Company profile In 1937, Jean Mantelet opened his first shop in Alenon in western France, expanding the business that he had originally set up near Paris in 1932. By 1957, the company had grown considerably and took the name Moulinex. In the ensuing years, plants were built in Argentan, Falaise, Cormelles-le-Royal, Mamers and Fresnay-sur-Sarthe all medium-sized towns in Frances rural Orne and Sarthe regions and in the more industrialised region of Calvados. All of these three areas are part of the lower Normandy region. Up until 1974, the company continued to grow and was regarded as a real success story, buoyed by the thriving household appliance sector. The slogan, Moulinex liberates women, highlights the companys popularity amid the sweeping changes that took place in the 1960s the years of Formica and the electric coffee grinders. As Moulinex continued to expand in the lower Normandy region (with the construction of plants at Bayeux and at Granville), additional sites were opened in the US (1977) and in Mexico (1978). Clearly, Moulinex had big plans. By then, the Moulinex group consisted of 10,000 employees. Problems started to emerge, however, in the early 1980s, and in 1986, 1,600 jobs were cut, at a time when many other large-scale restructurings were taking place. By then, Jean Mantelet was 83 years old and had not yet planned for a successor. Nevertheless, new sites were opened in the UK, Italy and Egypt. When Mantelet died in 1991, the CEO and two other directors teamed up to initiate a management buyout involving all employees, a so-called RES (Rachat dEntreprise par ses Salaris), allowing them to find a capital-intensive solution. Subsequently, Moulinex purchased the prestigious German company, Krups, and its four plants in Germany, Ireland, Mexico and Hong Kong. The period between 19941995 marked a particularly difficult time for Moulinex. During this period, the regional council co-signed a loan to Moulinex from the Caisse des Dpts the government body in charge of lending and investing public funds. This highlighted the extent to which local authorities were involved in the company; the president of the regional council, for example, had a seat on the board of Moulinex. In 1995, the management buyout was dissolved following the introduction of the investment fund, EURIS, led by a former cabinet director of the left-wing party, and Minister for the Economy, Jean-Charles Naouri. This also resulted in the appointment of a new CEO, Pierre Blayau, at the request of the investment fund. The companys performance recovery plan (PRP) failed however, and in 2000 the group merged with the Brandt group, while EURIS sold its shares to an Italian group, netting significant capital gains. As a result of these changes, the Italian group El.Fi, which bought out Brandt in 1992, became Moulinexs majority shareholder. In 2000, Moulinex-Krupss sales amounted to 2.66 billion, but the debt created by the merger with Brandt came to 1 billion. In the same year, Patrick Puy from the Legrand group replaced Pierre Blayau as CEO. By spring 2001, increasing debt resulted in the introduction of a new restructuring plan, which required increased share capital in order to finance the plan. In September 2001, the firm filed for bankruptcy and its court-appointed administrators began to seek a buyer. By then, Moulinex had approximately 10,000 employees, while Brandt had 12,000 employees, including 5,000 workers in France. According to the employee representatives interviewed as part of this case study, Moulinexs failure and largescale restructuring were not due to problems in the sector, but to what were referred to as corporate governance problems, and due to shortcomings of its shareholders.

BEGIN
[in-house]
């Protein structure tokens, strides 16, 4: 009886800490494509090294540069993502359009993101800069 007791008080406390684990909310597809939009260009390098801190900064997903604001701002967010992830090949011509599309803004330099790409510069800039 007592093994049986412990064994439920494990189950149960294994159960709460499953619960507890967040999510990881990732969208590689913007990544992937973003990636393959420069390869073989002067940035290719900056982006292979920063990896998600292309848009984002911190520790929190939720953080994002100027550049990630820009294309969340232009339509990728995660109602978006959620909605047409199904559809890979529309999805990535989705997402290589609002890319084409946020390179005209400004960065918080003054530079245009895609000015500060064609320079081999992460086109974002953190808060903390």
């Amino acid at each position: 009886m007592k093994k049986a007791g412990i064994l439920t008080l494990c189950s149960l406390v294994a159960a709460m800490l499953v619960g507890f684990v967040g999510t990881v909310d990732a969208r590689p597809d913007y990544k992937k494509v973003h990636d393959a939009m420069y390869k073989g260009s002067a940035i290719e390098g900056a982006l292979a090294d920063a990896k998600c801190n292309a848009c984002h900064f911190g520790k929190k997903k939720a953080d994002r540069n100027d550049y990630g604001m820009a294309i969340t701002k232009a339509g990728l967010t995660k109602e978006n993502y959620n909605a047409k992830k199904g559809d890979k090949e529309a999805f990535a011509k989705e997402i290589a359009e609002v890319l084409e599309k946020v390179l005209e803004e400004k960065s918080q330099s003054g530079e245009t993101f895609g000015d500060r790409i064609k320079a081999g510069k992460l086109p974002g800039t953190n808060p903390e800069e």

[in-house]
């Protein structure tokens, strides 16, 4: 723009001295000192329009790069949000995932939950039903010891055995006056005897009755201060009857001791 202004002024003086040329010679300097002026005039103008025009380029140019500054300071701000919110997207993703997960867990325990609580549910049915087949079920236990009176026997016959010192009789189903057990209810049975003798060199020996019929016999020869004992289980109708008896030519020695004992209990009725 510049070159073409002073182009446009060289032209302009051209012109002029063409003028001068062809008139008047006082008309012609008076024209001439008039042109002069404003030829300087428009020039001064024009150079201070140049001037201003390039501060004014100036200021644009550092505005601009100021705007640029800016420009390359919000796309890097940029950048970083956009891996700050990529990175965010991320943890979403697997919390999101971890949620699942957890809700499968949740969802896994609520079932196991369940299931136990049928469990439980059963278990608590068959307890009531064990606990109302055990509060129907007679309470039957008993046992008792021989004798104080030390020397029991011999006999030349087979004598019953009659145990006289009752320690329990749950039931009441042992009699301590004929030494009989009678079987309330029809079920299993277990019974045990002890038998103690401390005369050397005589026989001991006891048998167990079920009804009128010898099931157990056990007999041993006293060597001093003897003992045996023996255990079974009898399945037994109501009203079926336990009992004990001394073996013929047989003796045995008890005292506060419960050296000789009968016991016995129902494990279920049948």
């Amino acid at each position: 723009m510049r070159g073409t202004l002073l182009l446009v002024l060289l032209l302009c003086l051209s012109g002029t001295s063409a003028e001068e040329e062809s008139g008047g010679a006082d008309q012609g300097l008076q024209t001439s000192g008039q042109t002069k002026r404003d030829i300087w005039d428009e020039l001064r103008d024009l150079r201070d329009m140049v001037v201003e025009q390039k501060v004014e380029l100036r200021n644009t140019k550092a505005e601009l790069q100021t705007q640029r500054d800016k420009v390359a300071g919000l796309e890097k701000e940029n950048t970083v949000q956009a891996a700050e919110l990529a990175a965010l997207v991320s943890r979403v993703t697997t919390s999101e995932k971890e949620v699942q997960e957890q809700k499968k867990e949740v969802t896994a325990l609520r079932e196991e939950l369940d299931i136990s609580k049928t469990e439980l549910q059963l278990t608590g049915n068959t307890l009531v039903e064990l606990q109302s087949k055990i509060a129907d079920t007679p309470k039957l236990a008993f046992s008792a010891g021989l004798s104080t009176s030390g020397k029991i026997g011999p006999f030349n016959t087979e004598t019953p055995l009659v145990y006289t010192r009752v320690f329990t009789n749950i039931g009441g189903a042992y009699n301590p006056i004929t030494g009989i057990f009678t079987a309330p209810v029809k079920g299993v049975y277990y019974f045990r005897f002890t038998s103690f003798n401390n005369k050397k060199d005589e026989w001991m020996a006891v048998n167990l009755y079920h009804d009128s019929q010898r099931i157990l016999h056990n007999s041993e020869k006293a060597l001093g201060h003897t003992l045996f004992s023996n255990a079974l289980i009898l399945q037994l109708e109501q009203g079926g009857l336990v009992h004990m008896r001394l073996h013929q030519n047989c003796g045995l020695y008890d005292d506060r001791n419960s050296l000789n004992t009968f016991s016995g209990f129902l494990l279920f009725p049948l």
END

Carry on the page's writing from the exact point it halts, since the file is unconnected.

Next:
Moulinex in 2001: One of the largest industrial bankruptcies in France On 7 September 2001, the company went into receivership. A number of potential buyers made an offer for Moulinex and for the Brandt factory at Lesquin in Lille. Potential buyers of Moulinex were particularly interested in acquiring ownership of the Krups brand. The final offer which was largely supported by the public authorities was accepted from SEB, Moulinexs long-term rival in the French household appliance sector. SEB purchased nine of the 14 Moulinex plants around the world, and four of the nine plants in France, retaining a total of 1,860 out of 4,500 jobs. This resulted in the closure of five plants in France, a move that led to numerous violent clashes. Workers at Cormelles, for example, threatened to burn down the plant. Clearly, the employees were desperate, and the local authorities supported them in their frustration over the closures, which would have serious consequences for the entire region. The plants affected by the closure were the Cormelles-le-Royal plant near Caen (1,270 employees), Bayeux (434 employees) and Falaise (304 employees), all located in the Calvados region, in addition to the large plant at Alenon (721 employees) in the Orne region. A number of sub-contractors were also affected by the closures, and it is estimated that around 207 jobs were lost in SMEs, as a result. In total, 5,000 jobs were cut all of them in the lower Normandy region. This had devastating social consequences for the region, which the local authorities agreed they could not bear alone. Social consequences nearly 5,000 employees were made redundant; the majority of these workers were women or employees with low educational qualifications, who had worked for a substantial number of years at the plants. Local consequences these were considerable: some 20% of jobs in the sector in the lower Normandy region were lost, the equivalent of 5% of all industrial jobs. Despite its rural and picturesque image, the lower Normandy region also had an industrial side, which it wanted to maintain. In spite of large-scale plant closures, like SNM-USINOR, employment in the industrial sector was relatively healthy in lower Normandy, accounting for 20% of the regions working population (in comparison to 17.7% of the entire working population of France), the equivalent of about 113,000 people. It was also responsible for 26.2% of the regions added value, in comparison to 21.1% for all of France. This was primarily due to the presence of a network of small and medium-sized industries (SMIs), the agri-food business, automotive subcontractors and capital goods in the region (Study by the regional economic and social council, CESR (Conseil conomique et social rgional), 2004). For example, in 2001, taxes acquired from Moulinex accounted for one third of all the professional resources in the town of Alenon. Moulinexs six trade unions were opposed to the move to file for bankruptcy, and even today they argue that the company could have found an alternative solution, allowing it to continue operations; some go so far as to argue that it was a fraudulent bankruptcy. The trade unions were also opposed to the takeover by former company rival, SEB, arguing that it would have a negative impact on employment, both in the short term and long term. Instead, they expressed their preference for a takeover by the Conair-Babyliss group and even fought for a six-month period of observation to be granted by the commercial court. In the end, however, the president of the commercial court chose SEB for the takeover, a decision that was clearly encouraged by the French government. Since Moulinex had declared bankruptcy, the state would have to bear the costs of the redundancy programme; SEB concerned itself only with the employees and plants that it had purchased. Faced with an explosive situation and pressing financial problems (employees September salaries were not guaranteed), the state appointed a representative whose dual mission was to manage employee redeployment and regional economic redevelopment. Therefore, in October 2001, Michel Bove a man with considerable experience in leading restructuring efforts (including the restructuring at Ateliers et Chantiers du Havre, ACH) was named the representative for the economic and social revitalisation of the lower Normandy region, as appointed by the French government.